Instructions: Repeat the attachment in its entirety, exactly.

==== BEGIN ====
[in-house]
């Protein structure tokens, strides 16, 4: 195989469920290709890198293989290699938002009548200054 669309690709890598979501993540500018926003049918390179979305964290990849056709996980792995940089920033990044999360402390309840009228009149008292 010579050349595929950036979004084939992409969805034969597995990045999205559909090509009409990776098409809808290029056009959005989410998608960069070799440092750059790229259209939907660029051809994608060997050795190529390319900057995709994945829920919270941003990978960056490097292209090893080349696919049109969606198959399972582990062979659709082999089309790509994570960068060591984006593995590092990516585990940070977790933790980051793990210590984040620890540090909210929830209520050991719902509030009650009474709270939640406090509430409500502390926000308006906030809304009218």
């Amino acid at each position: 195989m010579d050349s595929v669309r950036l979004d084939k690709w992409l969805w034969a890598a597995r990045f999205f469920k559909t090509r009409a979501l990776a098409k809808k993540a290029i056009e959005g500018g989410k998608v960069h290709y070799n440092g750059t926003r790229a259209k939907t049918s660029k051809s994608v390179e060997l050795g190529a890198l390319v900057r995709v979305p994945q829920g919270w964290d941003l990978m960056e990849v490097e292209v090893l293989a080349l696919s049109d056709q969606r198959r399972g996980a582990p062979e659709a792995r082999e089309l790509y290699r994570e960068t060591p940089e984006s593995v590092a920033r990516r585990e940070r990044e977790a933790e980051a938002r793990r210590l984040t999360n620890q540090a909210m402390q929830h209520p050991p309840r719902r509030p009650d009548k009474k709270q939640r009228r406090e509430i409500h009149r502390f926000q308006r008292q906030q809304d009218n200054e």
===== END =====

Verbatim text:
[in-house]
């Protein structure tokens, strides 16, 4: 195989469920290709890198293989290699938002009548200054 669309690709890598979501993540500018926003049918390179979305964290990849056709996980792995940089920033990044999360402390309840009228009149008292 010579050349595929950036979004084939992409969805034969597995990045999205559909090509009409990776098409809808290029056009959005989410998608960069070799440092750059790229259209939907660029051809994608060997050795190529390319900057995709994945829920919270941003990978960056490097292209090893080349696919049109969606198959399972582990062979659709082999089309790509994570960068060591984006593995590092990516585990940070977790933790980051793990210590984040620890540090909210929830209520050991719902509030009650009474709270939640406090509430409500502390926000308006906030809304009218």
């Amino acid at each position: 195989m010579d050349s595929v669309r950036l979004d084939k690709w992409l969805w034969a890598a597995r990045f999205f469920k559909t090509r009409a979501l990776a098409k809808k993540a290029i056009e959005g500018g989410k998608v960069h290709y070799n440092g750059t926003r790229a259209k939907t049918s660029k051809s994608v390179e060997l050795g190529a890198l390319v900057r995709v979305p994945q829920g919270w964290d941003l990978m960056e990849v490097e292209v090893l293989a080349l696919s049109d056709q969606r198959r399972g996980a582990p062979e659709a792995r082999e089309l790509y290699r994570e960068t060591p940089e984006s593995v590092a920033r990516r585990e940070r990044e977790a933790e980051a938002r793990r210590l984040t999360n620890q540090a909210m402390q929830h209520p050991p309840r719902r509030p009650d009548k009474k709270q939640r009228r406090e509430i409500h009149r502390f926000q308006r008292q906030q809304d009218n200054e």